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Hey @Kruiser, thanks for the addition.

I was imagining a faster rate of dealing with the customer, as in a few months tops for web development. Next to the development itself, the retainer would be put in a different contract etc. But I might be a bit too naive sometimes.

The only time when I had the "option" to go to court, was against a fraudulent landlord. He, however, had "law insurance(?)" so he wouldn't have to pay for his lawyers while I would.
Spinning this out would easily be more expensive than the €2k it cost me in the end so I swallowed my losses and moved on.
 
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Kak

Kak

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Yeah, I don't mean to overstate the litigation risk of call recording. If you are ethical and honest in your business dealings, most of the time call recordings will help you.

But litigation is less about truth than spin and posturing. In a typical commercial litigation situation, the litigation is proceeding years after the facts giving rise to the dispute. You are dealing with faded memories, unreachable key witnesses, changed personal and business relationships, etc. On the right set of facts, a recorded call can save the day. But on the wrong set of facts, a recorded call (effectively spun by the other side) could be a disaster and you could wish you had never recorded your calls.

The point is that you don't know how the facts will play out as you are recording your calls. Don't assume recorded calls will always help you just because you are honest. You might only know 5 years from now whether they help or harm you.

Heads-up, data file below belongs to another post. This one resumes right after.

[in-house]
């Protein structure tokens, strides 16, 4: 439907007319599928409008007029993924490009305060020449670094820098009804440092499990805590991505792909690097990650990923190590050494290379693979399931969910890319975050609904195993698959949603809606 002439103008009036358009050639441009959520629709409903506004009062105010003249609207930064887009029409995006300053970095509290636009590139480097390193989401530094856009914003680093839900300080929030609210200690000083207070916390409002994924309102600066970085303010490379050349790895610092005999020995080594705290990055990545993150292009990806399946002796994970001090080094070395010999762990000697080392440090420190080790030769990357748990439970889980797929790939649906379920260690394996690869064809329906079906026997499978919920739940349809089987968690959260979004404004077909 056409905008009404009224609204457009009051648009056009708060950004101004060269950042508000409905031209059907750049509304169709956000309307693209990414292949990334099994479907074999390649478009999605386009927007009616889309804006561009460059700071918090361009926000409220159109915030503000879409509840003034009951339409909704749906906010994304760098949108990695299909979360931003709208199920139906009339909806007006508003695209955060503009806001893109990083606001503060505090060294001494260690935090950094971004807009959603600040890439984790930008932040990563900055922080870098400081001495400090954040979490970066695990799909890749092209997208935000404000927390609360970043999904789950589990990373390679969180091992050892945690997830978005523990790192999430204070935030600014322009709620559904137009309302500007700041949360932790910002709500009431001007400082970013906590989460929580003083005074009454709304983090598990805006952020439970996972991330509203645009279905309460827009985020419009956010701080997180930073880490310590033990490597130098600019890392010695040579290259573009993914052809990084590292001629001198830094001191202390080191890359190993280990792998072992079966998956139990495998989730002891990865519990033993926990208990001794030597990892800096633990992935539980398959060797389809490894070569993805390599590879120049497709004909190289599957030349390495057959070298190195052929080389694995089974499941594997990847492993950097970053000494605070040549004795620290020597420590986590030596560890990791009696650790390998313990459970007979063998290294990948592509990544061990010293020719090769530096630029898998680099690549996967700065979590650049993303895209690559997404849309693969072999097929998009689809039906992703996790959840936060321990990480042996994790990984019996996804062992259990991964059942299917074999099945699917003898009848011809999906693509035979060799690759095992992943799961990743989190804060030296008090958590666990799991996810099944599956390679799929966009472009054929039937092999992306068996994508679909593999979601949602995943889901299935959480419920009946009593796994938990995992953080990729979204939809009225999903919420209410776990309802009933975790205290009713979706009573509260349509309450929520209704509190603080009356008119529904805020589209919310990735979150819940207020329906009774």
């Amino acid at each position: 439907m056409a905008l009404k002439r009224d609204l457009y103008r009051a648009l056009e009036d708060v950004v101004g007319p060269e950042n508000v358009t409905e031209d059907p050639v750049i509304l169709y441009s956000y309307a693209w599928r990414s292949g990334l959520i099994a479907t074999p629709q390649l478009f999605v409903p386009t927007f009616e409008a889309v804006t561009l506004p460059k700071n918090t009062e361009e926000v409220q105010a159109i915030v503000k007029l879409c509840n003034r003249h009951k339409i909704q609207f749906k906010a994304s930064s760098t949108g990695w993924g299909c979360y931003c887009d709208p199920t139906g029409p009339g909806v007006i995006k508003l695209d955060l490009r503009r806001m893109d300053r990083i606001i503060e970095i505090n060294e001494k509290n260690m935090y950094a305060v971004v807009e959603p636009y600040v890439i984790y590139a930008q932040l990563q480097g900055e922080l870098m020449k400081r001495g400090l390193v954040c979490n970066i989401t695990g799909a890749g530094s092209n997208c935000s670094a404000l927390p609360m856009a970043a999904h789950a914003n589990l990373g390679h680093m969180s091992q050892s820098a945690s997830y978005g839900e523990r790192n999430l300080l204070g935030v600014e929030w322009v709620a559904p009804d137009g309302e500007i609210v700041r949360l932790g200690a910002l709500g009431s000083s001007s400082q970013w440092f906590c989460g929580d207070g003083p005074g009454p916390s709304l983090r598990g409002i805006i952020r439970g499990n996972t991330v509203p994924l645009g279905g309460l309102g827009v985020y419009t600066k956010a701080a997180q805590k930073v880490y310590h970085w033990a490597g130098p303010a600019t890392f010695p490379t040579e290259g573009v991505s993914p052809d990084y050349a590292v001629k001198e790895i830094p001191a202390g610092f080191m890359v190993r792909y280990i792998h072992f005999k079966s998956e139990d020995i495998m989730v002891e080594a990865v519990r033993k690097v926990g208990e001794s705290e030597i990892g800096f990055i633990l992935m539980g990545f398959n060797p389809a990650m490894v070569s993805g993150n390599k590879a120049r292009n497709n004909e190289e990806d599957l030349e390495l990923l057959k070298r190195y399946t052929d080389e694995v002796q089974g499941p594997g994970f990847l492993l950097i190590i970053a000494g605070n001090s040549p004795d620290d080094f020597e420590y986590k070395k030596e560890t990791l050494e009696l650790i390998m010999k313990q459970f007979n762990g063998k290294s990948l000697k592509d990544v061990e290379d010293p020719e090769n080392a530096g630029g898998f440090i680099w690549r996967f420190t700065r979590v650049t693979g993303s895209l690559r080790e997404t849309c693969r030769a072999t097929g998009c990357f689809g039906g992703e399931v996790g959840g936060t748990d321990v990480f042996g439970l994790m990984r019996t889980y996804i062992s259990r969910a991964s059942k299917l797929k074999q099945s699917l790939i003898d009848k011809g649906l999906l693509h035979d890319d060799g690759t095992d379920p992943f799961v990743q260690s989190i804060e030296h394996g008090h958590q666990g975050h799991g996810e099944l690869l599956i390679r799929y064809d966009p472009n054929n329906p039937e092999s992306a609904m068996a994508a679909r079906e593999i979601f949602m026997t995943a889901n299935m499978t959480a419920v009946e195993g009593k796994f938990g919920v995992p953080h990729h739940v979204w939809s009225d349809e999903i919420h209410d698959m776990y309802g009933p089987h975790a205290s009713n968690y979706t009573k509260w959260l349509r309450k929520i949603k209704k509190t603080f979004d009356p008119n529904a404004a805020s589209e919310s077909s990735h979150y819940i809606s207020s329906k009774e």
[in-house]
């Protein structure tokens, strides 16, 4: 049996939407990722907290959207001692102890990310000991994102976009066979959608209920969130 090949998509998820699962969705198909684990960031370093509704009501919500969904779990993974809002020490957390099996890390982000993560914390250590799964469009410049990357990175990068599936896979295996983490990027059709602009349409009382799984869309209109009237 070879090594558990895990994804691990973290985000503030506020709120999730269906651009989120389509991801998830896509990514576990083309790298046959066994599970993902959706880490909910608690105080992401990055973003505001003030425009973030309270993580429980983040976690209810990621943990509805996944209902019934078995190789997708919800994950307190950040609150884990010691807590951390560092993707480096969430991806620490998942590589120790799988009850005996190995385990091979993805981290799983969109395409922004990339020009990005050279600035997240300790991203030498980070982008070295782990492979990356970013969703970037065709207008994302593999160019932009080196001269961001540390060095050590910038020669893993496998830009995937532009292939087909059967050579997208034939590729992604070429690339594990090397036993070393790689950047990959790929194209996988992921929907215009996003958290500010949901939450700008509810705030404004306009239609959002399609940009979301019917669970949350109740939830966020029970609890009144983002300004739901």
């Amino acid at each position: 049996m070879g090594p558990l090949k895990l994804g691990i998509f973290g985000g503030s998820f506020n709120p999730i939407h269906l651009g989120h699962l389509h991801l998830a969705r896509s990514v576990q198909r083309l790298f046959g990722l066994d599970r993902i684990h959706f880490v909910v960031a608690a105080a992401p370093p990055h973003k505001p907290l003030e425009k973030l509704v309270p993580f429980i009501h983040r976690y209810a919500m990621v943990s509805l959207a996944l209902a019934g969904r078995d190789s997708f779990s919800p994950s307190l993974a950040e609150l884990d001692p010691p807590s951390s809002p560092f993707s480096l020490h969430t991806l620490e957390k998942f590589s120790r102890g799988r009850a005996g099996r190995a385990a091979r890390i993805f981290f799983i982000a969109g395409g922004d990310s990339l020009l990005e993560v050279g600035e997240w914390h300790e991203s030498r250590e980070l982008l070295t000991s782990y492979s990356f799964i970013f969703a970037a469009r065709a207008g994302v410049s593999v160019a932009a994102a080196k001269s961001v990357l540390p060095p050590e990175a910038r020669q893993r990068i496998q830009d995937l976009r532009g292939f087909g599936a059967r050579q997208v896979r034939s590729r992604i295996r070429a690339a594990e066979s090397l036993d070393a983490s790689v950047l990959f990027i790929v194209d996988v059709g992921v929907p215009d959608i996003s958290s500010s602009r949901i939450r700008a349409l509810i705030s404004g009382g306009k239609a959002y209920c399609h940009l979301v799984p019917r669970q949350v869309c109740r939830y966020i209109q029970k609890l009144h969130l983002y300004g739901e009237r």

I realize that having a recorded call blow up on you in litigation is an unlikely event. But low likelihood potentially high impact.

When @Kak originally posted recommending recording all calls, alarm bells started going off in my mind ("Danger: Potentially Disastarous Unintended Consquences!").

Sorry. I'll shut up about the litigation risk now . . .
I understand there is some legal exposure here. This, however, is a bit "sky is falling" in my opinion. I still see more positives than negatives.

I live in a state that is one-party consent. Obviously, I consent.

I'm careful with my data, and use of these recordings. I conduct myself with the upmost integrity and honesty. I can see zero times where I would have exposed myself to litigation over the phone. I can also think of many times when I could have taken care of a problem MUCH easier with a call recording. I'll take my chances.
 

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Just have to point out that I believe in some states both parties have to know they’re being recoreded. That’s why when you call an 800 Number you always hear “this call may be monitored or recorded for quality assurance..” they have to let you know you’re being recorded. If it’s for personal reasons, that’s fine. But trying to use it in court id let them know if they’re in one of those states.

Edit: apologies, InspireHD already covered this.


Sent from my iPhone using Tapatalk
 

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To bring back an old thread...

Has anyone had any luck lately with Android ACR programs? I use these to record technical notes and to refresh my memory on business calls. I believe that since the latest Android update it has killed the ability for these programs to record the 3rd party side of the conversation.

Has anyone found a way to work around this, or gotten their program to work? It needs to also work over bluetooth.